Instructor’s comment: This student worked hard to forge a straightforward journalistic style that was supple enough to accommodate moments of poetic perception. This essay is a beautiful piece. Written with hard-won simplicity, it’s alive with images, and brimming with information about the possibilities of front-yard gardening.
They were out there almost every day. Not always the same ones. Once, a line of preschoolers came by. Holding hands in twos, name tags swinging from bright bits of yarn, they stopped and turned with military precision. Wide-eyed, they peered through the bars of the wrought iron fence to watch.
This time, I looked up to see a mom and two little girls. I was pruning the lavender. “Hi! What’s this spiky green stuff? Look, little blue flowers!” As I broke off a prickly, pungent sprig of rosemary and held it out to them, I had to smile. I’d made a lot of friends while working this bit of ground. I was about to make three more.
My front-yard garden didn’t grow friendships in the beginning. I still hear the disbelieving voices of my neighbors, on the day I marched out to do murder with a pitchfork and shovel. “You’re going to do what? Take out the lawn!”
The Lawn: icon of gracious living, verdant goddess of suburban virtue. Gardeners pay weekly homage to it. Teen-age sons are indentured to it. Nothing spells success quite so well as that unwalkable surface of emerald velvet fronting a house. The lawn marks the difference between Us and Them. What would happen to a nice neighborhood if someone just up and decided to rip out the front lawn?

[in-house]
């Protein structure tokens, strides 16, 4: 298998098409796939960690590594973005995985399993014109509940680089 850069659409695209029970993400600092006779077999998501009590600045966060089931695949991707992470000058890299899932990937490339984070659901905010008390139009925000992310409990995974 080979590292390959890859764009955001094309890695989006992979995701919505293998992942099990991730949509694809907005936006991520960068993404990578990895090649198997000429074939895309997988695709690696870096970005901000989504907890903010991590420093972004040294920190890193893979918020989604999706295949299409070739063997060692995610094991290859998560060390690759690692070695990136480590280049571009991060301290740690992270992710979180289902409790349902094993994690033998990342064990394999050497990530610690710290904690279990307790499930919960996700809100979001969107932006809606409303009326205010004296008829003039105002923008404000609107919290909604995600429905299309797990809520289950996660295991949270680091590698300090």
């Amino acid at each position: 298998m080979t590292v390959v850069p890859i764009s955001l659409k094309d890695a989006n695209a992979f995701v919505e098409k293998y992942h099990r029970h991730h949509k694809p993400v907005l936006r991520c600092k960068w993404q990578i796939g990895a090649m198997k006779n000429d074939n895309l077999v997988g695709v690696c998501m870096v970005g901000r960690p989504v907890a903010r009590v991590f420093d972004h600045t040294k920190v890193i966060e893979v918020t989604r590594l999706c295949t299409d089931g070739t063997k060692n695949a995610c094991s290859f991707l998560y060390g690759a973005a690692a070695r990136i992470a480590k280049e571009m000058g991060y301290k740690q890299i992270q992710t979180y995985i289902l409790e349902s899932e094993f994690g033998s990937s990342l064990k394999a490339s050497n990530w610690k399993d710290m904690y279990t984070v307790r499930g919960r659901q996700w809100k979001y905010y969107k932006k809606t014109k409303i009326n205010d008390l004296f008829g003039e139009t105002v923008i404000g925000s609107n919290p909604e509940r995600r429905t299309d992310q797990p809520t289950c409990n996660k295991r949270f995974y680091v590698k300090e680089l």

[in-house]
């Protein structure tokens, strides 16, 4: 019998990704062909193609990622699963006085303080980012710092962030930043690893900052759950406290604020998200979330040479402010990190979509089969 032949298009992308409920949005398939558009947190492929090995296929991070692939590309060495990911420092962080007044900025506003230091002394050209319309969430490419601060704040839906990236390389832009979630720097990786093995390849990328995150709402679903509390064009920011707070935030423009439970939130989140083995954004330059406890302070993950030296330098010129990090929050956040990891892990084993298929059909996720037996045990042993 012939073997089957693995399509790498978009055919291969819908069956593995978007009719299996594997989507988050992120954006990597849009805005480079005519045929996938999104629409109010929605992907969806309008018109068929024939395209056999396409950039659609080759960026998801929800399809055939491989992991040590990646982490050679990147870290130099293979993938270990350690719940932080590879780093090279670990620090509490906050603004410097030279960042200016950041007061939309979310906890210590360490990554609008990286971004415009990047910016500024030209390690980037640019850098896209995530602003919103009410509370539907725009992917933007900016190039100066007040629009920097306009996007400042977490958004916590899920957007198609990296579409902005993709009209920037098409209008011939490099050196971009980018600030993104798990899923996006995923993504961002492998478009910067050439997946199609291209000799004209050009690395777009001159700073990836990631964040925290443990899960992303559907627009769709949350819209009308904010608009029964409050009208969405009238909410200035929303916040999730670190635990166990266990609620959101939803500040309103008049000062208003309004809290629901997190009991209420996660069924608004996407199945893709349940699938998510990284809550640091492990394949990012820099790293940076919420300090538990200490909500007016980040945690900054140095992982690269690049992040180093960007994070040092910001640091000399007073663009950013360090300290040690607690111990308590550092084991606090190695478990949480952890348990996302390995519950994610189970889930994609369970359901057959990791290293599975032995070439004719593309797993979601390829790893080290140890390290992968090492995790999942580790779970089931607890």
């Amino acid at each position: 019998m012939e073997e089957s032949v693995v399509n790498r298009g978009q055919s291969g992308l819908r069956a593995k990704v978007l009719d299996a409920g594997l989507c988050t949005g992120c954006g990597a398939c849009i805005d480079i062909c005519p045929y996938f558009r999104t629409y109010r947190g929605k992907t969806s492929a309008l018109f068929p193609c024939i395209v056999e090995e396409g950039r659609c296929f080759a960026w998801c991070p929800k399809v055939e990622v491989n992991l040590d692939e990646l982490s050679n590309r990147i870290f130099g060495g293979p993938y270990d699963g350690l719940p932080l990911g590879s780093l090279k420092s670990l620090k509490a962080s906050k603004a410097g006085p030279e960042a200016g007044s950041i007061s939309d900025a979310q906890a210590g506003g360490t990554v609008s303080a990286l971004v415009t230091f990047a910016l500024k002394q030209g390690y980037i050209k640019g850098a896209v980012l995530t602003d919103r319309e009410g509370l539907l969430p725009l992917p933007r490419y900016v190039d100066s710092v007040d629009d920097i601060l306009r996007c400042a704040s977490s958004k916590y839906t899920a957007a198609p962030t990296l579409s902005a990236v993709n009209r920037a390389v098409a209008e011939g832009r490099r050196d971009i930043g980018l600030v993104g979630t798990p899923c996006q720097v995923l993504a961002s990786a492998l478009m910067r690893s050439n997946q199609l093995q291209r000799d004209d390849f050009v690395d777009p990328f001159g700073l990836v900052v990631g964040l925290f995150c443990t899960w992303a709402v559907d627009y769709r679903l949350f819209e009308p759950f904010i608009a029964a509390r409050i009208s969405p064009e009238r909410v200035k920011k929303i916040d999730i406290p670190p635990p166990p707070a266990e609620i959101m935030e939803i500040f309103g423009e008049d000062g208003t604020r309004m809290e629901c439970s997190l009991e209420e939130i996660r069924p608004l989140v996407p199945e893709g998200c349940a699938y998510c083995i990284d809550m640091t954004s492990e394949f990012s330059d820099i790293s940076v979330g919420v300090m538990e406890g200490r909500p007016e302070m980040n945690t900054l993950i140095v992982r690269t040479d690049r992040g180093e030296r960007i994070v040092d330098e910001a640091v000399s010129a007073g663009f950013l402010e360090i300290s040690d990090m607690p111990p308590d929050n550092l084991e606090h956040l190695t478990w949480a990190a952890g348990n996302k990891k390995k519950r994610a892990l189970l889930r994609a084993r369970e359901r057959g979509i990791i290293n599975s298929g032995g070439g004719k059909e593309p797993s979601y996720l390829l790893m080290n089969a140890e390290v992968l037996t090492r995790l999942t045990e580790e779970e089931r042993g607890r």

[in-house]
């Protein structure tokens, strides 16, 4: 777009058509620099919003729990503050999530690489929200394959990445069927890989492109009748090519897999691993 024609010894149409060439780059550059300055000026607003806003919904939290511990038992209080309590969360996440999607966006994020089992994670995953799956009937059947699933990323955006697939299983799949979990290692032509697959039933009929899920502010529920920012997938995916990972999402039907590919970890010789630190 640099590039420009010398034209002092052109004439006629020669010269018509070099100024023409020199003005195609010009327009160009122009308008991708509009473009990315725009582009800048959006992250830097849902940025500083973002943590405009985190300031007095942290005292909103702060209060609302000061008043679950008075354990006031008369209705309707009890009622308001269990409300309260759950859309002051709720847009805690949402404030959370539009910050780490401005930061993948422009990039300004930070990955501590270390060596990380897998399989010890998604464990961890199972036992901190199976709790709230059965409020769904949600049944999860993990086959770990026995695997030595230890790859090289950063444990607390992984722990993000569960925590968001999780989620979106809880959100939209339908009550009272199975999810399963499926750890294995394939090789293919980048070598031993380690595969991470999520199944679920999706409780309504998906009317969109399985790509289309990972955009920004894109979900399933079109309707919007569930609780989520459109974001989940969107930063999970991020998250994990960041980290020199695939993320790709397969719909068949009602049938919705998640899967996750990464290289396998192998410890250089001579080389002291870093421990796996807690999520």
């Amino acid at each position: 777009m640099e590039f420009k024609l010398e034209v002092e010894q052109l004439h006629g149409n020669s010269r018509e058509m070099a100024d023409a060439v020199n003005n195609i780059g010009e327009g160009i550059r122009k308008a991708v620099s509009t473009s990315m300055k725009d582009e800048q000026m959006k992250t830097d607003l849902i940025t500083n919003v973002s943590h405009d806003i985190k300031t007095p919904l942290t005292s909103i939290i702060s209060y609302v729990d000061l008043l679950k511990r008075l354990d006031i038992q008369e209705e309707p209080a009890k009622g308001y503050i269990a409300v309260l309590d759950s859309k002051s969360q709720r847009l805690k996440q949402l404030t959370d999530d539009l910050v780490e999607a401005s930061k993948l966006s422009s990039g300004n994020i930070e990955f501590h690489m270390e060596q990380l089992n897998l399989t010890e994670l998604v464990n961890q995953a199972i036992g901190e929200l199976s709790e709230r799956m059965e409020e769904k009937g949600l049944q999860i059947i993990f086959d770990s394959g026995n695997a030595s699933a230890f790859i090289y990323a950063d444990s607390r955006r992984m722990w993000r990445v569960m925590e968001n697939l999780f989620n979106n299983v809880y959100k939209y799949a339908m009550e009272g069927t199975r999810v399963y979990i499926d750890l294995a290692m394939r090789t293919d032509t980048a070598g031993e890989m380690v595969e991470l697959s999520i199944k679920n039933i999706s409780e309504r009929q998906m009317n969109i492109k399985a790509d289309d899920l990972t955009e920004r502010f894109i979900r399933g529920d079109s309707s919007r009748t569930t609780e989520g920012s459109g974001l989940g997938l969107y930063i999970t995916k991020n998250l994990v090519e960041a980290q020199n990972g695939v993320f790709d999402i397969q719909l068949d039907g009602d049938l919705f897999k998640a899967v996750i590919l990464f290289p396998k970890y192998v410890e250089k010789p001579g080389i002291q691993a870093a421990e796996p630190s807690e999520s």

Questions hung in the pale winter sunshine. My neighbors eyed me, wincing each time a shovel full ...
... middle of paper ...
... Some came to ask for cuttings. They made their own changes. A lavender border edged a drive. A waterfall of prostrate rosemary cascaded from a planter box.
Ideas blossomed from such small changes. Xeriscaping was becoming popular. Three more people actually removed their turf. In one drought-tolerant planting, a dry creek of river-rock wound its way through native perennials. Another front garden featured an old-fashioned wood glider-swing under a vine-covered trellis.
My own garden continued to flourish. The neighbors came often. Smiles had replaced their worried frowns. Bob tumbled the walls of Jericho one morning when he brought his granddaughter to see the hummingbirds. Tiny Sarah said her first word there. “Kitty,” she pronounced. She stroked a furry leaf of peppermint geranium and nodded, brown curls bobbing. Laughing, she repeated, “Kitty.”
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